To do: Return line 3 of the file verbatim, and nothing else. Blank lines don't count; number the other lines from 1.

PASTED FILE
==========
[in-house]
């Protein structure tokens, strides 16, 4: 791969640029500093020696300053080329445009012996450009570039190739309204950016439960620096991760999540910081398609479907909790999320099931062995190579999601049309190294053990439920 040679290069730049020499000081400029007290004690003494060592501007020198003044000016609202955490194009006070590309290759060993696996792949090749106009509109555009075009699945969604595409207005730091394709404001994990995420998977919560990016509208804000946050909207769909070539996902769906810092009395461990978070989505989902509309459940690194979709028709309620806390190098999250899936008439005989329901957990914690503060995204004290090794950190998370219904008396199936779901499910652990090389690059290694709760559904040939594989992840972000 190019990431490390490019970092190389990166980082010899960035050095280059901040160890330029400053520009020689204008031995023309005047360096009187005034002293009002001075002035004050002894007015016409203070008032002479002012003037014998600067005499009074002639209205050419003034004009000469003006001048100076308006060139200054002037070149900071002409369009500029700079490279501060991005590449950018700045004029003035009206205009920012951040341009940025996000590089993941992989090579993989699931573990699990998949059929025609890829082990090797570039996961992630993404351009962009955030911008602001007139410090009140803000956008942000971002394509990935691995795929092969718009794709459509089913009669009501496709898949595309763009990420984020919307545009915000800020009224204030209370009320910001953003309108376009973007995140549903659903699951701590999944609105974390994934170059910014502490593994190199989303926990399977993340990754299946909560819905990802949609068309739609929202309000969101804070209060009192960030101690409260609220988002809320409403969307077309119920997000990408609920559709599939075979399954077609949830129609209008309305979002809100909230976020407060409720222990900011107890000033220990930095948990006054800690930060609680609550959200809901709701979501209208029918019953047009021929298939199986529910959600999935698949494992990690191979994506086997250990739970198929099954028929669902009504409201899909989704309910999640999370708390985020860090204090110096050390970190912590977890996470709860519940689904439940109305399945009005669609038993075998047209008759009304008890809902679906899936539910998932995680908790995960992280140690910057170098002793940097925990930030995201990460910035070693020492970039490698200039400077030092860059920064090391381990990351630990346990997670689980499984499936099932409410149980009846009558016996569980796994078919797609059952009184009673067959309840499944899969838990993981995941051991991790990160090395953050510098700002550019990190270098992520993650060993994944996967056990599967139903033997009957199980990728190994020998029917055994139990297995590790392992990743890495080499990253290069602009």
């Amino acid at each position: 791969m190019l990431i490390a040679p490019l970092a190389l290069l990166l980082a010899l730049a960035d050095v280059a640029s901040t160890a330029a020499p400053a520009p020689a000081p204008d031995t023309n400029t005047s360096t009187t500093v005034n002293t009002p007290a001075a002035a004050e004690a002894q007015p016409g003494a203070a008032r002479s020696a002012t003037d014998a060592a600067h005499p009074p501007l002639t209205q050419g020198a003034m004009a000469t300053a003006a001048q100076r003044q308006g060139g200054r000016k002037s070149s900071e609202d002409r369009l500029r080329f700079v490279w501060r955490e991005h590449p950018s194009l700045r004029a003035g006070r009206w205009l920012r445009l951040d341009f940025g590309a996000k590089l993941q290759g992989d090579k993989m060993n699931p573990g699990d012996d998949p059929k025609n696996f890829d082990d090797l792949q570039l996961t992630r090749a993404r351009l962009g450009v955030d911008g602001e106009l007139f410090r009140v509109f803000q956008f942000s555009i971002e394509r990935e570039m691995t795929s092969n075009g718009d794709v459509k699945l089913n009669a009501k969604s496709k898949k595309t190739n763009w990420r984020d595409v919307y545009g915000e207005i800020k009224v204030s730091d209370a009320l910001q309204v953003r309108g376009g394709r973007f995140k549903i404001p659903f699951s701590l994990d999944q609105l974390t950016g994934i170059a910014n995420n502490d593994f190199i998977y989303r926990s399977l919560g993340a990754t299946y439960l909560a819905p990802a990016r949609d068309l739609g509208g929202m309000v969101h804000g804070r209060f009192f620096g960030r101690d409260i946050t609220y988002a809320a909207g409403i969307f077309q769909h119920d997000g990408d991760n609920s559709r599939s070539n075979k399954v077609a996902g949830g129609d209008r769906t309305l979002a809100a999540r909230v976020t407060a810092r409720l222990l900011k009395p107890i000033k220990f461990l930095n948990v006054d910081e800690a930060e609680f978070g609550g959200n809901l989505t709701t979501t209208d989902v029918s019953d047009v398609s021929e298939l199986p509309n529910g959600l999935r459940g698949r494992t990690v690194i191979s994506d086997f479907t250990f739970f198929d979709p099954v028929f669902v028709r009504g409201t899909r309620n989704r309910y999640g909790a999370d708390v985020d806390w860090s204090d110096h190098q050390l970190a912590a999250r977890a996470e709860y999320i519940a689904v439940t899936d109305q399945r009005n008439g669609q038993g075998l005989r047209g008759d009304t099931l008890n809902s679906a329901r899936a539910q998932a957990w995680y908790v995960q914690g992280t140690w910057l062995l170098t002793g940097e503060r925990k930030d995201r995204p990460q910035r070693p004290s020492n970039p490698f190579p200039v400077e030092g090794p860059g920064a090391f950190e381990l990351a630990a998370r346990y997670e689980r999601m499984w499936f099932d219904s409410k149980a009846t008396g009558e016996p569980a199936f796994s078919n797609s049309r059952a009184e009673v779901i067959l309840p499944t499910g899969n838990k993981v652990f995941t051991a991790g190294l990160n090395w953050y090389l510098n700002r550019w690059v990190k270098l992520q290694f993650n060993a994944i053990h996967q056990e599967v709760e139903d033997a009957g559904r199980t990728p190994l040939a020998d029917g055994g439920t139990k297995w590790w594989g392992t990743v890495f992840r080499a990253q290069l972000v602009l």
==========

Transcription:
């Amino acid at each position: 791969m190019l990431i490390a040679p490019l970092a190389l290069l990166l980082a010899l730049a960035d050095v280059a640029s901040t160890a330029a020499p400053a520009p020689a000081p204008d031995t023309n400029t005047s360096t009187t500093v005034n002293t009002p007290a001075a002035a004050e004690a002894q007015p016409g003494a203070a008032r002479s020696a002012t003037d014998a060592a600067h005499p009074p501007l002639t209205q050419g020198a003034m004009a000469t300053a003006a001048q100076r003044q308006g060139g200054r000016k002037s070149s900071e609202d002409r369009l500029r080329f700079v490279w501060r955490e991005h590449p950018s194009l700045r004029a003035g006070r009206w205009l920012r445009l951040d341009f940025g590309a996000k590089l993941q290759g992989d090579k993989m060993n699931p573990g699990d012996d998949p059929k025609n696996f890829d082990d090797l792949q570039l996961t992630r090749a993404r351009l962009g450009v955030d911008g602001e106009l007139f410090r009140v509109f803000q956008f942000s555009i971002e394509r990935e570039m691995t795929s092969n075009g718009d794709v459509k699945l089913n009669a009501k969604s496709k898949k595309t190739n763009w990420r984020d595409v919307y545009g915000e207005i800020k009224v204030s730091d209370a009320l910001q309204v953003r309108g376009g394709r973007f995140k549903i404001p659903f699951s701590l994990d999944q609105l974390t950016g994934i170059a910014n995420n502490d593994f190199i998977y989303r926990s399977l919560g993340a990754t299946y439960l909560a819905p990802a990016r949609d068309l739609g509208g929202m309000v969101h804000g804070r209060f009192f620096g960030r101690d409260i946050t609220y988002a809320a909207g409403i969307f077309q769909h119920d997000g990408d991760n609920s559709r599939s070539n075979k399954v077609a996902g949830g129609d209008r769906t309305l979002a809100a999540r909230v976020t407060a810092r409720l222990l900011k009395p107890i000033k220990f461990l930095n948990v006054d910081e800690a930060e609680f978070g609550g959200n809901l989505t709701t979501t209208d989902v029918s019953d047009v398609s021929e298939l199986p509309n529910g959600l999935r459940g698949r494992t990690v690194i191979s994506d086997f479907t250990f739970f198929d979709p099954v028929f669902v028709r009504g409201t899909r309620n989704r309910y999640g909790a999370d708390v985020d806390w860090s204090d110096h190098q050390l970190a912590a999250r977890a996470e709860y999320i519940a689904v439940t899936d109305q399945r009005n008439g669609q038993g075998l005989r047209g008759d009304t099931l008890n809902s679906a329901r899936a539910q998932a957990w995680y908790v995960q914690g992280t140690w910057l062995l170098t002793g940097e503060r925990k930030d995201r995204p990460q910035r070693p004290s020492n970039p490698f190579p200039v400077e030092g090794p860059g920064a090391f950190e381990l990351a630990a998370r346990y997670e689980r999601m499984w499936f099932d219904s409410k149980a009846t008396g009558e016996p569980a199936f796994s078919n797609s049309r059952a009184e009673v779901i067959l309840p499944t499910g899969n838990k993981v652990f995941t051991a991790g190294l990160n090395w953050y090389l510098n700002r550019w690059v990190k270098l992520q290694f993650n060993a994944i053990h996967q056990e599967v709760e139903d033997a009957g559904r199980t990728p190994l040939a020998d029917g055994g439920t139990k297995w590790w594989g392992t990743v890495f992840r080499a990253q290069l972000v602009l």